The Airprobe2 is a refinement of the original Tappecue Airprobe that improves the accuracy considerably. Not only is the temperature accuracy excellent, but the unit can also be used inside a pressure cooker or an air fryer. It’s the only product of this type to make that claim.
The Tappecue Touch display unit has been reviewed here. This review focuses on the new Airprobe2 probes.
The probes are charged by placing them into the base unit, which is powered by a single AAA battery (not supplied). The base unit’s condition, as well as the charge status of the probe, is indicated by an LED, so it’s easy to determine the readiness of each probe. A fully-charged probe will operate from four to 10 hours, depending on conditions. If you’re cooking a brisket or a pork butt, you might have to swap out a depleted probe with a fresh one. It takes five to 10 minutes to fully charge a run down probe.
Unlike some other wireless probes, the Airprobe2 does not have to be inserted all the way up to the handle. This gives the user some leeway in how far to insert the probe, allowing the tip to be placed much closer to the center of the food.
The probes are color coded and correspond to the four colors shown on the Tappecue Touch display. Each probe sends two temperatures: the probe tip and the ambient temp. With four probes, you could measure eight temperatures independently.
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To test the accuracy of the probe’s ambient temperature sensor, I wrapped the shaft of the probe in a thick cotton sock that had been soaked in water. I squeezed out just enough water so that the sock did not drip. Using a wired thermometer of known accuracy as a reference, I put its grate probe next to the Airprobe2 handle on the center rack of a convection oven and adjusted the temperature to approximately 225°F. I waited until all the readings on both thermometers stabilized and took the readings. The reference thermometer read 222° while the Airprobe2 read 223°, a difference of 1°. I repeated the test at 326° at which point the Airprobe2 read 325°, again a difference of 1°. These are excellent results.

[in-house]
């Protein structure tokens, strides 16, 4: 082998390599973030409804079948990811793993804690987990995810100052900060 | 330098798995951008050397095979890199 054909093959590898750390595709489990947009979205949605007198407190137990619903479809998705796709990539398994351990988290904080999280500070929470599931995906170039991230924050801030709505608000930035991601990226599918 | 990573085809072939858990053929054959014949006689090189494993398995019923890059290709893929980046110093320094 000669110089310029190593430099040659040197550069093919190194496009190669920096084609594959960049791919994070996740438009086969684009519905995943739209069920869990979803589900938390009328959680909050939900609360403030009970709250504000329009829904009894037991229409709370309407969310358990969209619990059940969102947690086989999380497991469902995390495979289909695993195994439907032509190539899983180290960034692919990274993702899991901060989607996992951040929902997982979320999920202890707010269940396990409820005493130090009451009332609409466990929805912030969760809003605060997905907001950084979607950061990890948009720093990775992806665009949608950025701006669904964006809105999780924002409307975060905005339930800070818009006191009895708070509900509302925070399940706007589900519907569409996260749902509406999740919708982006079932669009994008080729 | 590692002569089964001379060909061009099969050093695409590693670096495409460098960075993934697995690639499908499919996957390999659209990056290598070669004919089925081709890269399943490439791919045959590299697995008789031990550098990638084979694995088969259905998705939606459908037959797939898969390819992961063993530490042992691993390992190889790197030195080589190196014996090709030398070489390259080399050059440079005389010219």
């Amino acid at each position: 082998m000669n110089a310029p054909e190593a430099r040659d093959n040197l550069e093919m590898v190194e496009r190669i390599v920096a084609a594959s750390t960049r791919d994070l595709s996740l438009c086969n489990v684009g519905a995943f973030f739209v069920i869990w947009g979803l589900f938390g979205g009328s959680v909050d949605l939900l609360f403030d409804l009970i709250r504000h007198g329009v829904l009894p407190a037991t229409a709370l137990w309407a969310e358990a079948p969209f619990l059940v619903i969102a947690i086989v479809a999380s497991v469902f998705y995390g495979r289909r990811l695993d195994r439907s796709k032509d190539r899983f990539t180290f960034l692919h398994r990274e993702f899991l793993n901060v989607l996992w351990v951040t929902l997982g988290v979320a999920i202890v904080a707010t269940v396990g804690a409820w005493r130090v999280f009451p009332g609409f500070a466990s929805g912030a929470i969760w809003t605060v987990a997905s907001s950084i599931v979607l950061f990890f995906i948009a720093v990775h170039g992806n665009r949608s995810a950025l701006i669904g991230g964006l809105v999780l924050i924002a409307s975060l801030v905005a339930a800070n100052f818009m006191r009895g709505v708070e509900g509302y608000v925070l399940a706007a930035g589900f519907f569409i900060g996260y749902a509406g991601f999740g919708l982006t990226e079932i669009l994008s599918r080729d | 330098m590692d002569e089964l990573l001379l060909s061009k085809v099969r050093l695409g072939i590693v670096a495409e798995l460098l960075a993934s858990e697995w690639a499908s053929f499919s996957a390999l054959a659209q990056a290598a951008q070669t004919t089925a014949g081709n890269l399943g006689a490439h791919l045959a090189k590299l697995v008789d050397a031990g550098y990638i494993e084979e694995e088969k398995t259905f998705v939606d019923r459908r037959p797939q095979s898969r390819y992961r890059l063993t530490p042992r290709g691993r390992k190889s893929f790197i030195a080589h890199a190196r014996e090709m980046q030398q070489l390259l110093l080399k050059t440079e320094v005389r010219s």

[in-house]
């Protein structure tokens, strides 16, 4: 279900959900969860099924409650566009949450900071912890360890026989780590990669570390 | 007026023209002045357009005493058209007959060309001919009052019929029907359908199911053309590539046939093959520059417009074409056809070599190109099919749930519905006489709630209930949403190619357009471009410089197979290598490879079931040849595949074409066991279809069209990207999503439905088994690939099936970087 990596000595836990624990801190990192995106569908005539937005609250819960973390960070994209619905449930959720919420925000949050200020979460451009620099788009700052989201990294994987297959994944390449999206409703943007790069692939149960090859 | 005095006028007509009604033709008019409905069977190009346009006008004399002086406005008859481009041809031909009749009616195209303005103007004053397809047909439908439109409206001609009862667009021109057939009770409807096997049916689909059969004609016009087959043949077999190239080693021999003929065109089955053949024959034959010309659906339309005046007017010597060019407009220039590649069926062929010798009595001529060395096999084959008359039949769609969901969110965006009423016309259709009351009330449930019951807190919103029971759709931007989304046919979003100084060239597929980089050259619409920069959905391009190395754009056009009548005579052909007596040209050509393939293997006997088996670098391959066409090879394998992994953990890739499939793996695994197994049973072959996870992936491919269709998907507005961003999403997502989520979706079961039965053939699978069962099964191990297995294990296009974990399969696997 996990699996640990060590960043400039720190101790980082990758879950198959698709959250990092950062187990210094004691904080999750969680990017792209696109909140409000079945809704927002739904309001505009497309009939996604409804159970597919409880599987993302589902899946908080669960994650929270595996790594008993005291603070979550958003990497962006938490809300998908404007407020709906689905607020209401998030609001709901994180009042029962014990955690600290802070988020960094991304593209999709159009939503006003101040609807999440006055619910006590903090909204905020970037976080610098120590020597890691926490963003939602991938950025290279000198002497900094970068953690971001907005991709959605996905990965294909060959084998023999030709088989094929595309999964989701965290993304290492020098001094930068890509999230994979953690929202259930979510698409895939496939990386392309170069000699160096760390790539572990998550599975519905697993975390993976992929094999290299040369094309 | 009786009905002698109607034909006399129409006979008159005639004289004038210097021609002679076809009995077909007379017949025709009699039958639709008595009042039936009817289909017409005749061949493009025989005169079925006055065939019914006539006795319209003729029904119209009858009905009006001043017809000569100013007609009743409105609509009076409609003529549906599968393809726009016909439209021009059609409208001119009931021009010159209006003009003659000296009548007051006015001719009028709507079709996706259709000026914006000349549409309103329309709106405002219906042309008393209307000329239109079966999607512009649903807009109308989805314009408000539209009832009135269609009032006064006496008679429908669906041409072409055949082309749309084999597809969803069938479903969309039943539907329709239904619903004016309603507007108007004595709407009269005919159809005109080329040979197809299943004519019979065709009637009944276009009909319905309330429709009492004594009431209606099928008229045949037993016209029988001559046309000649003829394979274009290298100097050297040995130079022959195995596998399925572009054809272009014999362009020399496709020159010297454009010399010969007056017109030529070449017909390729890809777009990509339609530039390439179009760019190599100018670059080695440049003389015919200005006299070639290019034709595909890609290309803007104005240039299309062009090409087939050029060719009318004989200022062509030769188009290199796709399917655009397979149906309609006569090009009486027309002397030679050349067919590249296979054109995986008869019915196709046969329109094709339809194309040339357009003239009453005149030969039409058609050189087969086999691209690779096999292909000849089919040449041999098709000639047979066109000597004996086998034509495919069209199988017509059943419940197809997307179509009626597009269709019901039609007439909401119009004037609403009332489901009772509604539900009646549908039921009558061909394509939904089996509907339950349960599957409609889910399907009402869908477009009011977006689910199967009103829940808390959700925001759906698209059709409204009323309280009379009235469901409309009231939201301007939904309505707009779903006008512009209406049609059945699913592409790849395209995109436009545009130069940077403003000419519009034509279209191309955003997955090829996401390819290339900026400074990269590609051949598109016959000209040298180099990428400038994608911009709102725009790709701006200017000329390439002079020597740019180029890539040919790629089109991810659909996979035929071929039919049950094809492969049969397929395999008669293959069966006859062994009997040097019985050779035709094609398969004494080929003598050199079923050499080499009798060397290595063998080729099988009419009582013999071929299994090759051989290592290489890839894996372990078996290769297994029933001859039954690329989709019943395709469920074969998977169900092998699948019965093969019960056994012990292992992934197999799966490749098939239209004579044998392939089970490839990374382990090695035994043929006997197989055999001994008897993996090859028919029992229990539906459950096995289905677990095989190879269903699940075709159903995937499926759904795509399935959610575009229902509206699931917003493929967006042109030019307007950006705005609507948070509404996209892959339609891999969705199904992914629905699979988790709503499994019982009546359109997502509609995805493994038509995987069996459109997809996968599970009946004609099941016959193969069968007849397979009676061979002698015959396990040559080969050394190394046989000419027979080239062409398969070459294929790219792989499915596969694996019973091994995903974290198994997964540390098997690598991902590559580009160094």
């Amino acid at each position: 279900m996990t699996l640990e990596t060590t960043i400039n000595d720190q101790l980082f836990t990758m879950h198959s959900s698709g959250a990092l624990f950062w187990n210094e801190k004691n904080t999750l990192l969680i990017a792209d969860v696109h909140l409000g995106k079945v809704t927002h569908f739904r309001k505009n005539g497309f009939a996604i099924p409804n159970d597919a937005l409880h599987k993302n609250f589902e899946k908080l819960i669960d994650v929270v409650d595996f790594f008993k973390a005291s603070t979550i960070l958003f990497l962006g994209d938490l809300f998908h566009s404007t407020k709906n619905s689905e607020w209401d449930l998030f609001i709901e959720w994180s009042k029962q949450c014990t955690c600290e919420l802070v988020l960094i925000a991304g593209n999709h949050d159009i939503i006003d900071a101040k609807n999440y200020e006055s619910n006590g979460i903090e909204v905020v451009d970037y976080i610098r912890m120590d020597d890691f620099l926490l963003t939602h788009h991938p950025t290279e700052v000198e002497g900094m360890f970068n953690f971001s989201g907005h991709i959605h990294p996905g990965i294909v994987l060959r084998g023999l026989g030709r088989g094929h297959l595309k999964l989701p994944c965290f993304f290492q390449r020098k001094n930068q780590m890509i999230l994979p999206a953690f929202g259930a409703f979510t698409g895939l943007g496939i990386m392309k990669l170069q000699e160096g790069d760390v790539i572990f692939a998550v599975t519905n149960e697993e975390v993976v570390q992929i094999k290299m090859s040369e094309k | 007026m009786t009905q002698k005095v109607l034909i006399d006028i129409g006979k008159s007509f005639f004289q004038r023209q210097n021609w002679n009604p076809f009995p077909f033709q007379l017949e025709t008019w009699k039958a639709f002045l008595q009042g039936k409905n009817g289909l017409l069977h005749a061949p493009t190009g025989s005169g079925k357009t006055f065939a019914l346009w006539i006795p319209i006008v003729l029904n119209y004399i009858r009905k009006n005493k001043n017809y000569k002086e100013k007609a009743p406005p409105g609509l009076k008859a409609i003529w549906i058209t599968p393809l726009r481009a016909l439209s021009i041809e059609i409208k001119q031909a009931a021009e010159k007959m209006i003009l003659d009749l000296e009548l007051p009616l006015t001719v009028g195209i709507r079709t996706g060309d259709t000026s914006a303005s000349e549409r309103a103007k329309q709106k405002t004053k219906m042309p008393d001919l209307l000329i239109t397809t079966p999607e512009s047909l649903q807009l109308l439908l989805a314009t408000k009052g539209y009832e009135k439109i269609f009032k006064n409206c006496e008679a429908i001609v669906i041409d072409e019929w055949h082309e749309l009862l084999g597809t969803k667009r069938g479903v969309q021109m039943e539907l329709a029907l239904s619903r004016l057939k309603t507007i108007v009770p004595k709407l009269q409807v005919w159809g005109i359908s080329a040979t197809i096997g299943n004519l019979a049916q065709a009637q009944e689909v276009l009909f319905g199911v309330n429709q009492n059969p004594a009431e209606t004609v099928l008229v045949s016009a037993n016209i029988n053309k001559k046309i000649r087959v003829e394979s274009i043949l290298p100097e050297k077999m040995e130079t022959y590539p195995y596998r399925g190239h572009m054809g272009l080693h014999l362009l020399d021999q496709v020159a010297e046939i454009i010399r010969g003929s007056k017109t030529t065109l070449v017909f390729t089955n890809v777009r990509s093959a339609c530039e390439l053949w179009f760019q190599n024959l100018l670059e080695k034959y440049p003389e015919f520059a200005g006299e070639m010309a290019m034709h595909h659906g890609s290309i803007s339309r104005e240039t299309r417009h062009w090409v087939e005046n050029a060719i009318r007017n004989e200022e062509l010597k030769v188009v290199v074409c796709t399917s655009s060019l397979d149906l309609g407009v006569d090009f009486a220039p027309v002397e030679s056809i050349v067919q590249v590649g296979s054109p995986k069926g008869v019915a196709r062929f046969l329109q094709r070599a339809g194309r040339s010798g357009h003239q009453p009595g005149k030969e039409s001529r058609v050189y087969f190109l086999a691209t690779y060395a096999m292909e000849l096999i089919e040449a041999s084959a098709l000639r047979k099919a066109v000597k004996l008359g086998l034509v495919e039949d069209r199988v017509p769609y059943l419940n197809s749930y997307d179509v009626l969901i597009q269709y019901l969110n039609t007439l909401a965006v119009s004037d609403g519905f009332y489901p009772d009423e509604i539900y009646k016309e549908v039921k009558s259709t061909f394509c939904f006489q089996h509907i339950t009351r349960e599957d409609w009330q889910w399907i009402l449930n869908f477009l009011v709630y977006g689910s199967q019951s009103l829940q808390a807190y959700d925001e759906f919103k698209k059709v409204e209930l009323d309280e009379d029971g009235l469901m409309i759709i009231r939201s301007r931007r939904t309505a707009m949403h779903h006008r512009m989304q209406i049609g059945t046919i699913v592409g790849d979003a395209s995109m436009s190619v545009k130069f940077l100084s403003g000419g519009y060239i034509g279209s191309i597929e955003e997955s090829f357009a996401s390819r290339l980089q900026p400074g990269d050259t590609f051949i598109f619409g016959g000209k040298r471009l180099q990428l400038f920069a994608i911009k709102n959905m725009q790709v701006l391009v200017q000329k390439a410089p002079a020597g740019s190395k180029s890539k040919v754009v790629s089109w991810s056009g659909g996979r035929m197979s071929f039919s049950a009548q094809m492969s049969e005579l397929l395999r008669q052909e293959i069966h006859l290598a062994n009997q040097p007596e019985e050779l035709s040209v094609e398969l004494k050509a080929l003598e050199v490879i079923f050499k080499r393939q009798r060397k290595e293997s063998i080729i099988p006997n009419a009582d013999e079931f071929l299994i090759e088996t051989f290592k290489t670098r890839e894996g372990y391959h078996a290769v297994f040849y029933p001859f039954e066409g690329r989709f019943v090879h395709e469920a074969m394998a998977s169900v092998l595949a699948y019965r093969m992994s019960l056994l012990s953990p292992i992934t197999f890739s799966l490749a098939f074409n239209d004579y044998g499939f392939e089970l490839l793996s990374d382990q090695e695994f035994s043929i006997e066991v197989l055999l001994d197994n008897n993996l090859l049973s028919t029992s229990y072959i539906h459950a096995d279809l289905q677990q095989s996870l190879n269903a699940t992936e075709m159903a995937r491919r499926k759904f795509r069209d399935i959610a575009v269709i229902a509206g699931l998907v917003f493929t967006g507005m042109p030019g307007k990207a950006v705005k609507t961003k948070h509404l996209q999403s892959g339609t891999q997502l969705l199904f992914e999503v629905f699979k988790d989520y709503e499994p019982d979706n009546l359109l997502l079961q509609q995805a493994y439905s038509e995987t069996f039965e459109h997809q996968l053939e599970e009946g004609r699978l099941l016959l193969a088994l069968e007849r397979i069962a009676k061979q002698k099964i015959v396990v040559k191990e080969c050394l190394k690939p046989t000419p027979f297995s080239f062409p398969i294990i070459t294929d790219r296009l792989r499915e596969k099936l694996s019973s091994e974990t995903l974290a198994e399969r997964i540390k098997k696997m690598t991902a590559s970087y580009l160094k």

To test the food sensor, I prepared an ice water bath, another bath of 131°F in an Instant Pot, and a large pot of simmering water at 200°. The ice water reading was 32°. The Instant Pot bath at 131° was read by the Airprobe2 at 130°, off by 1°. The water simmering at 200° yielded a temperature from the Airprobe2 of 199°, off by 1°. These are also excellent results.
The transmit range of the probe is limited, especially if it is placed in a sealed cooker. Best practice is to place the display unit close to the cooker. It receives the Bluetooth signal from the probe and relays it via a Wi-Fi link to the cloud. An app installed on a smart phone communicates with the cloud and displays the temp info, alarms, and graphs of temp vs. time. You can bypass the link to the cloud if no internet is available. You can set temp alarms and ranges in the app, which is easy to use. When the food temp limit is reached, a robotic voice intones, “Check your meat.” Somebody had a sense of humor!
In the event of a loss of communication between the probe and the display, the temperature display goes blank within seconds, alerting the user to the problem, however, there is no immediate audible alarm from either the display or the app. The temperature graphs do not update automatically: You have to tap the refresh icon each time you want to see updated data. When communication is lost, the temps display as zero in the app. The temp graph also shows zero, but there is no other visual clue, nor is there an audible alarm. This is a problem that needs to be rectified.
This is the first wireless “smart” thermometer that I’ve tested that performs well. Accuracy is usually a problem, particularly with the ambient probes. Tappecue seems to have solved the problem. It would be nice if a fully charged probe would run for a longer period, but these run times will probably meet most people’s requirements.
Warranty is one year. Customer support is available via e-mail or an online chat found on the company’s website. The instructions are clear and easy to follow. The only glitch I found was the lack of an alarm to indicate loss of communication. All in all, a nice wireless thermometer that exhibits excellent accuracy.
Leave in Food, Leave in Cooker, Wireless Remote
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Bill McGrath - Bill McGrath is AmazingRibs.com's Thermometer Maven. He has sophisticated equipment, an electrical engineering degree from Cornell University, and an MBA (almost) from UC Berkeley. Despite being mostly retired, he is still the person responsible for developing and updating all of ExxonMobil's training modules.